The three racks inside held large jars with their preserved contents floating in a milky greenish fluid. The top rack was only big enough for each uterus it displayed while the ones lower down were bigger, to display more open dissections. The lids of each had a neatly written tag and a swath of hair and leather attached.
“These are Arkan pregnancies.” Amitzas said, looking fondly at the one before him, that included the hip bones and portion of spine and legs to show how the uterus sat. The swatches of hair were all blond; the leather patches, all pale. The organ itself was opened showing the child floating within in isolated splendor. “There are a goodly number of them preserved and re-constructed without the use of the fluid. And showing the growth of the fetus at every part of the process. Fascinating."
He turned and indicated all along the line. “Enchian, in that cabinet, Lakan in the next. Srian in the one beyond... all in their places. Female dissections on this side. Male genitalia at this point on the other.” He looked at his friend. “The Imperial Pharmacists have had centuries to collect and preserve these, as a kind of ‘hobby’ one might say."
Tears stood in Akminchaer's eyes. Amitzas's voice softened. "It was an extension of their function. There are many Mahid here. The bodies were often donated, after death. They are long past any pain.”
Akminchaer went from looking ill to looking relieved. “This is... astonishing!" He turned in place, taking in row after row of neatly labelled racks. “The medical knowledge here... The University should know about this!”
“I suppose so.” Amitzas went to the cabinet in the centre of the room and with the same key that opened the door, opened the cabinet. The doors folded open to show a gilded interior, glittering in the lights, around a woman’s body, standing, one skinless hand apparently holding the flap of her chest open at the top, the other holding the bottom of the other side. Her organs were there, carefully preserved in their places inside her torso, except for one. There was an cradle set before the body, holding her empty, spread-open uterus. Her silvery golden hair not only reached her feet but was coiled around the bottom of the cabinet, stark against her dry, preserved flesh.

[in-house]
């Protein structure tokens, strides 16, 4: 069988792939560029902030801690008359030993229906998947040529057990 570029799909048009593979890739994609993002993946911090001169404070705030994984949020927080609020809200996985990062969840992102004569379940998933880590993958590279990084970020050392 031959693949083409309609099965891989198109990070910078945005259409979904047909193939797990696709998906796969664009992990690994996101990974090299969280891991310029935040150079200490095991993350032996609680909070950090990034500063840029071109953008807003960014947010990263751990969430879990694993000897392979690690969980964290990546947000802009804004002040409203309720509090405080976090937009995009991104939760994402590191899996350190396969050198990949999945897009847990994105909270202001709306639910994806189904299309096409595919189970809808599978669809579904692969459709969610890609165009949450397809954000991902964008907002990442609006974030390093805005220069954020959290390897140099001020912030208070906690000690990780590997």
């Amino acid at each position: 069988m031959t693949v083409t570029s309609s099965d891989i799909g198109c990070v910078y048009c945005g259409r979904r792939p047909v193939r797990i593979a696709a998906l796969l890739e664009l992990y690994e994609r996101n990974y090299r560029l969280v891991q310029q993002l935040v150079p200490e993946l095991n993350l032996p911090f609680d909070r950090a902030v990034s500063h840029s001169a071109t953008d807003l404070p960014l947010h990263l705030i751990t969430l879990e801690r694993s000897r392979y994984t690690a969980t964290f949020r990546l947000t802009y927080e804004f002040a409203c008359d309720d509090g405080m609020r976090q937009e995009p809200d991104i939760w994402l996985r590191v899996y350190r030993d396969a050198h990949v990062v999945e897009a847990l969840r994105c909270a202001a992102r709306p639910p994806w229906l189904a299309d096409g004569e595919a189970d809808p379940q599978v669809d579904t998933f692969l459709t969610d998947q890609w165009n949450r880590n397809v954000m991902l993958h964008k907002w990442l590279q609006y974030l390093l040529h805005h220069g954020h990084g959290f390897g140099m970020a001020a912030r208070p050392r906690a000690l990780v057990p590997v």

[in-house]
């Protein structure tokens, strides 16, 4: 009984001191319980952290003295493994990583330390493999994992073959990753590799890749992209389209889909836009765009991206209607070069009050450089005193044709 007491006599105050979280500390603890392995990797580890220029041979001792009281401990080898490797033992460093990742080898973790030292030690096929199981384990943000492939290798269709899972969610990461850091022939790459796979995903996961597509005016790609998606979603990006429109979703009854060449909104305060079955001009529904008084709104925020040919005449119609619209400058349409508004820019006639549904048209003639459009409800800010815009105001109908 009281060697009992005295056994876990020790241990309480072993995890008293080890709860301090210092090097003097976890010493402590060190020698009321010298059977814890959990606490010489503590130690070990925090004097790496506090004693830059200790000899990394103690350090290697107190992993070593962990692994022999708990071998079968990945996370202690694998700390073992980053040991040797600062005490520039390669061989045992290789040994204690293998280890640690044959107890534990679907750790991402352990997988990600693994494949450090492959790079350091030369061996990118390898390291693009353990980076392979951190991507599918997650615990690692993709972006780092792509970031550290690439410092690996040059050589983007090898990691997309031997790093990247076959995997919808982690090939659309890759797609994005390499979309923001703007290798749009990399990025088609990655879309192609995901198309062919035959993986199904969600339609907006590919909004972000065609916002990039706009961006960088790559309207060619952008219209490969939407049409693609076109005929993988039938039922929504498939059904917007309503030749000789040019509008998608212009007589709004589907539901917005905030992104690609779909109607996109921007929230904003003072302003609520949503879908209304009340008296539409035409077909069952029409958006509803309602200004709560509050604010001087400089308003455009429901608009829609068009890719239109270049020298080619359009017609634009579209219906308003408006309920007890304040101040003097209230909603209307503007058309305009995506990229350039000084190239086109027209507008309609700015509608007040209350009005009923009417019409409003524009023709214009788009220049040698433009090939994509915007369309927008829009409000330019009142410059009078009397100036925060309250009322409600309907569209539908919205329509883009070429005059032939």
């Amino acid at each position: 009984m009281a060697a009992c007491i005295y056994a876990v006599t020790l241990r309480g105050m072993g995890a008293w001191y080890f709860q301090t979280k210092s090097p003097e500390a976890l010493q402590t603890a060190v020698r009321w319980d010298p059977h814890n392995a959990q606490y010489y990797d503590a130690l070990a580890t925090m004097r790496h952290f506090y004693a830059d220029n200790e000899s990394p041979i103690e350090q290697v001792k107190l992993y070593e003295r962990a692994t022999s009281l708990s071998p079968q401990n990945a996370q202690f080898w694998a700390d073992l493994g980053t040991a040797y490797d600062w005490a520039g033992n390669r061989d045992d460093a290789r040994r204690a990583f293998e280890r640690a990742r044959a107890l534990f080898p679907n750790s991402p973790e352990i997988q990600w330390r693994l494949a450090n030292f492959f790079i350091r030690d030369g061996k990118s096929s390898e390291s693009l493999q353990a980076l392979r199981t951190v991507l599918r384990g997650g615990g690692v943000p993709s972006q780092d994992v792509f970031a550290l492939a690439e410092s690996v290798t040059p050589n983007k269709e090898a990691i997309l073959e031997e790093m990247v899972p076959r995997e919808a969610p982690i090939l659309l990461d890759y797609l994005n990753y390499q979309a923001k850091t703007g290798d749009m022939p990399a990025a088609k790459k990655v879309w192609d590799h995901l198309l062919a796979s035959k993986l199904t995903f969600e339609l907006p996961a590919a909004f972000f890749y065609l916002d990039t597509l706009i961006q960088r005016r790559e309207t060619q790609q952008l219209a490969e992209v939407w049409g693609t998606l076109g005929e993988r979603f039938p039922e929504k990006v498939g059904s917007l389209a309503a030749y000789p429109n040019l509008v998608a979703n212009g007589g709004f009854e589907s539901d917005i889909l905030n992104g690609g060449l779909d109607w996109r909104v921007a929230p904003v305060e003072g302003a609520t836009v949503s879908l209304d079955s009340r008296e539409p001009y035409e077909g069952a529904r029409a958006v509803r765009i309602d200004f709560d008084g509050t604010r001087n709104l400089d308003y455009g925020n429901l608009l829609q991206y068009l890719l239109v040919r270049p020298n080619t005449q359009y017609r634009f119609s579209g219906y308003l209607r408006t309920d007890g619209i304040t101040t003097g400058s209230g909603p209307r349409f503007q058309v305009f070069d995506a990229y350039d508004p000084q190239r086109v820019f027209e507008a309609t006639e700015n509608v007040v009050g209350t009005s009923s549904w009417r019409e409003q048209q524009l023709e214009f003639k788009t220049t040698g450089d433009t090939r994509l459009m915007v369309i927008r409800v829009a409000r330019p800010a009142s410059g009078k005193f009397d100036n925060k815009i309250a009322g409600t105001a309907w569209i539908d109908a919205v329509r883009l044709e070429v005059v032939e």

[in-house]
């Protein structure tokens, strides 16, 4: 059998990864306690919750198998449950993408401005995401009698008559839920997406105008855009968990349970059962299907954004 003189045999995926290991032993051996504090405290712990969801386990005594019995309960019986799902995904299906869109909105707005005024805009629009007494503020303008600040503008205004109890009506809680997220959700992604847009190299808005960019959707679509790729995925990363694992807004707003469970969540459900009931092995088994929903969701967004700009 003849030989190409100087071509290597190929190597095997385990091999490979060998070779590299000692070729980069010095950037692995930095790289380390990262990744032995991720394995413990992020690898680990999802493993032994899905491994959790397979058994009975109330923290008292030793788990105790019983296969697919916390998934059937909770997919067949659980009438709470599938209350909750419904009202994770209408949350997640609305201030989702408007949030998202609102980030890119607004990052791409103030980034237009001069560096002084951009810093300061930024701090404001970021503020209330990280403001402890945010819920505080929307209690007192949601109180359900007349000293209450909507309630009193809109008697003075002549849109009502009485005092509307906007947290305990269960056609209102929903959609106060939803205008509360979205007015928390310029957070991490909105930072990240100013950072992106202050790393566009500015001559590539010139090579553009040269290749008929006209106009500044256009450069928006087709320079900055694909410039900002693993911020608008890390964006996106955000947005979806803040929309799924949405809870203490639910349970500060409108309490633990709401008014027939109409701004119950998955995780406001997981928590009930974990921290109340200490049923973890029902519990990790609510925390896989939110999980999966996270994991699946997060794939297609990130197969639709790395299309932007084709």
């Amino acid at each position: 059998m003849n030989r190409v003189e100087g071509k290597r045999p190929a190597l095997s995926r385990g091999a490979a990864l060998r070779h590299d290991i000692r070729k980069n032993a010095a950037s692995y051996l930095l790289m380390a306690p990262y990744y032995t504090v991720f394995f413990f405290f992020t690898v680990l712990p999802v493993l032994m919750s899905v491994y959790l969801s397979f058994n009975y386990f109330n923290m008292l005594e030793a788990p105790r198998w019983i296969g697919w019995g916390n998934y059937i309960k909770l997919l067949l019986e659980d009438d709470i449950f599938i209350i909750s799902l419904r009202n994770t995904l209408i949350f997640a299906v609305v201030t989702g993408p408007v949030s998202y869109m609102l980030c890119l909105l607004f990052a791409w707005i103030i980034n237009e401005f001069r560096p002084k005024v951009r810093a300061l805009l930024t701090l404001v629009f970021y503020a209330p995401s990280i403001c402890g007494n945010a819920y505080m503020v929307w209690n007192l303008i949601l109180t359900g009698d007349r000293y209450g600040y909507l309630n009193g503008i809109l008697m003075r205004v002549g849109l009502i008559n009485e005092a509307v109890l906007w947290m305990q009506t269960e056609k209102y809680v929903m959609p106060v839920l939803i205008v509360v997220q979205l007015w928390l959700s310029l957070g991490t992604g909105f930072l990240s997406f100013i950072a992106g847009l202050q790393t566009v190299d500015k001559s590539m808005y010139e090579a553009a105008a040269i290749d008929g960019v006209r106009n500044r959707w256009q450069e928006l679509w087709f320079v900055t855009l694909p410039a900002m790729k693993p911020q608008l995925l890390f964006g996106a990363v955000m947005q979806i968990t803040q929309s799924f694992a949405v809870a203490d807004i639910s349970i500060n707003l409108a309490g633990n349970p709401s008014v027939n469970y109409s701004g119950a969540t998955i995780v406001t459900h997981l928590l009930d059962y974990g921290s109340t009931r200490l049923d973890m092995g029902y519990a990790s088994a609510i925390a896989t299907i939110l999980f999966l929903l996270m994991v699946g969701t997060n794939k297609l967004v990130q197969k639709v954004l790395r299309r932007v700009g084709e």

Amitzas gently placed the flower he’d brought into a vase at the base of the display. “This Sera should have gone into the Wall of the Lost, as commanded by the Imperator at the time. The Pharmacist judged that she would be just as nameless here, as there. She was as much a victim of the Boy Plague as her poor, dead, Heir, who is buried with all honour in the Imperator’s Tombs. The Imperial Pharmacist before me always brought a flower for her when he opened her resting place, for all that he told me I should dispense with the ridiculous practice. I believe she was related to the Mahid.”
A sniffle. “Akminchaer...” he turned and pulled a handkerchief from his sleeve. “Don’t weep. It’s all right. These are now merely models, to instruct, to help the living...”
“Oh, be quiet, you deluded old Mahid!” Akminchaer almost snatched the handkerchief. The two apprentices were fled out of the room. “This isn't just anatomy! This is built on a complete lack of ethics as well as your donated volunteers. I might be a Haian but I've been a healer long enough to know the nightmare this was and I understand why you didn't remember to show me this... museum to pain.
"It's a museum to service as well. We need to get some priests in here and some prayers said for these people, to respect their sacrifice. Just as you keep putting a flower there... for her.”